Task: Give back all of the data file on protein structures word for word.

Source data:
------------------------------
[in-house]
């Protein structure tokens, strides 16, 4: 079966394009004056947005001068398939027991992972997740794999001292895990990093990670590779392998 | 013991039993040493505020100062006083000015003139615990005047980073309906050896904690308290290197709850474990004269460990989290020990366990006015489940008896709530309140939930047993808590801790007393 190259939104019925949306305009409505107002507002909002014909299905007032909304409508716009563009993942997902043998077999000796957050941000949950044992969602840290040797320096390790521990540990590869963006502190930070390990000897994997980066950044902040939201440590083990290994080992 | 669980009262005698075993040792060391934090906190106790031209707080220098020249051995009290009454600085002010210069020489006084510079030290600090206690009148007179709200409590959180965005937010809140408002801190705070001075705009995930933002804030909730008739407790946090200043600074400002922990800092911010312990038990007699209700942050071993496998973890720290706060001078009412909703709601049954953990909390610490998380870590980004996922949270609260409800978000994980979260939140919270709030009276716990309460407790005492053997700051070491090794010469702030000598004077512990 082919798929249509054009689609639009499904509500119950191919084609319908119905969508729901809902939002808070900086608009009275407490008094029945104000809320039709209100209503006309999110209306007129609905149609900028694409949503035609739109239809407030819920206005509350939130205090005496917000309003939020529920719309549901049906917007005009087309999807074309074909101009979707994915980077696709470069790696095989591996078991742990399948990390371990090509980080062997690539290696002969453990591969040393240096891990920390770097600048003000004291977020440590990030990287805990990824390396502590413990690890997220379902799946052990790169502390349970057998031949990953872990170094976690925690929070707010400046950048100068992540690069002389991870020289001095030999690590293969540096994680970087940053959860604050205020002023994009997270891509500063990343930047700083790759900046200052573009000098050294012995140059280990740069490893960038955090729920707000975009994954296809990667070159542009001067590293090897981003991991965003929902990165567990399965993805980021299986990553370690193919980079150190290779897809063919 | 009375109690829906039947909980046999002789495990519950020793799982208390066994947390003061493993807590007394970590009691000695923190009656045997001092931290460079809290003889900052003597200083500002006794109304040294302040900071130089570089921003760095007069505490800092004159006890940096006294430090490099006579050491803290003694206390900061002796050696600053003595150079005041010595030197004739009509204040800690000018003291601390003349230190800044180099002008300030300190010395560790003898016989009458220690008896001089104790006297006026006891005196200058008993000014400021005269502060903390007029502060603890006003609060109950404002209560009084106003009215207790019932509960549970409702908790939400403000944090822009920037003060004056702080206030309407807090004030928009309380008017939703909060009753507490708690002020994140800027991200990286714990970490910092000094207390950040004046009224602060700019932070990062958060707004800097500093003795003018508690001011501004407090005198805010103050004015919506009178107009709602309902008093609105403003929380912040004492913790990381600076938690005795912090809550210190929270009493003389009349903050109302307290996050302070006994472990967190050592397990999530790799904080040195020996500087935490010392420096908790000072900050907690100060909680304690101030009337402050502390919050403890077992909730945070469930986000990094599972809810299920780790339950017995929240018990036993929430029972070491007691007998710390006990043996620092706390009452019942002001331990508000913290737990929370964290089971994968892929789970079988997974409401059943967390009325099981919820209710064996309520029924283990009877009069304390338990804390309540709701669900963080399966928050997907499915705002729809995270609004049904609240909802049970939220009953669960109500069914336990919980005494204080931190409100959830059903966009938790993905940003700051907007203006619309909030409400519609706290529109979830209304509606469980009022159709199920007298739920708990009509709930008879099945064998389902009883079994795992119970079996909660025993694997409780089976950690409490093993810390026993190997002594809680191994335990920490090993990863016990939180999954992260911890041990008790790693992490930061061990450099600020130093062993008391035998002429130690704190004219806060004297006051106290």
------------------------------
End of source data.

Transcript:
[in-house]
């Protein structure tokens, strides 16, 4: 079966394009004056947005001068398939027991992972997740794999001292895990990093990670590779392998 | 013991039993040493505020100062006083000015003139615990005047980073309906050896904690308290290197709850474990004269460990989290020990366990006015489940008896709530309140939930047993808590801790007393 190259939104019925949306305009409505107002507002909002014909299905007032909304409508716009563009993942997902043998077999000796957050941000949950044992969602840290040797320096390790521990540990590869963006502190930070390990000897994997980066950044902040939201440590083990290994080992 | 669980009262005698075993040792060391934090906190106790031209707080220098020249051995009290009454600085002010210069020489006084510079030290600090206690009148007179709200409590959180965005937010809140408002801190705070001075705009995930933002804030909730008739407790946090200043600074400002922990800092911010312990038990007699209700942050071993496998973890720290706060001078009412909703709601049954953990909390610490998380870590980004996922949270609260409800978000994980979260939140919270709030009276716990309460407790005492053997700051070491090794010469702030000598004077512990 082919798929249509054009689609639009499904509500119950191919084609319908119905969508729901809902939002808070900086608009009275407490008094029945104000809320039709209100209503006309999110209306007129609905149609900028694409949503035609739109239809407030819920206005509350939130205090005496917000309003939020529920719309549901049906917007005009087309999807074309074909101009979707994915980077696709470069790696095989591996078991742990399948990390371990090509980080062997690539290696002969453990591969040393240096891990920390770097600048003000004291977020440590990030990287805990990824390396502590413990690890997220379902799946052990790169502390349970057998031949990953872990170094976690925690929070707010400046950048100068992540690069002389991870020289001095030999690590293969540096994680970087940053959860604050205020002023994009997270891509500063990343930047700083790759900046200052573009000098050294012995140059280990740069490893960038955090729920707000975009994954296809990667070159542009001067590293090897981003991991965003929902990165567990399965993805980021299986990553370690193919980079150190290779897809063919 | 009375109690829906039947909980046999002789495990519950020793799982208390066994947390003061493993807590007394970590009691000695923190009656045997001092931290460079809290003889900052003597200083500002006794109304040294302040900071130089570089921003760095007069505490800092004159006890940096006294430090490099006579050491803290003694206390900061002796050696600053003595150079005041010595030197004739009509204040800690000018003291601390003349230190800044180099002008300030300190010395560790003898016989009458220690008896001089104790006297006026006891005196200058008993000014400021005269502060903390007029502060603890006003609060109950404002209560009084106003009215207790019932509960549970409702908790939400403000944090822009920037003060004056702080206030309407807090004030928009309380008017939703909060009753507490708690002020994140800027991200990286714990970490910092000094207390950040004046009224602060700019932070990062958060707004800097500093003795003018508690001011501004407090005198805010103050004015919506009178107009709602309902008093609105403003929380912040004492913790990381600076938690005795912090809550210190929270009493003389009349903050109302307290996050302070006994472990967190050592397990999530790799904080040195020996500087935490010392420096908790000072900050907690100060909680304690101030009337402050502390919050403890077992909730945070469930986000990094599972809810299920780790339950017995929240018990036993929430029972070491007691007998710390006990043996620092706390009452019942002001331990508000913290737990929370964290089971994968892929789970079988997974409401059943967390009325099981919820209710064996309520029924283990009877009069304390338990804390309540709701669900963080399966928050997907499915705002729809995270609004049904609240909802049970939220009953669960109500069914336990919980005494204080931190409100959830059903966009938790993905940003700051907007203006619309909030409400519609706290529109979830209304509606469980009022159709199920007298739920708990009509709930008879099945064998389902009883079994795992119970079996909660025993694997409780089976950690409490093993810390026993190997002594809680191994335990920490090993990863016990939180999954992260911890041990008790790693992490930061061990450099600020130093062993008391035998002429130690704190004219806060004297006051106290």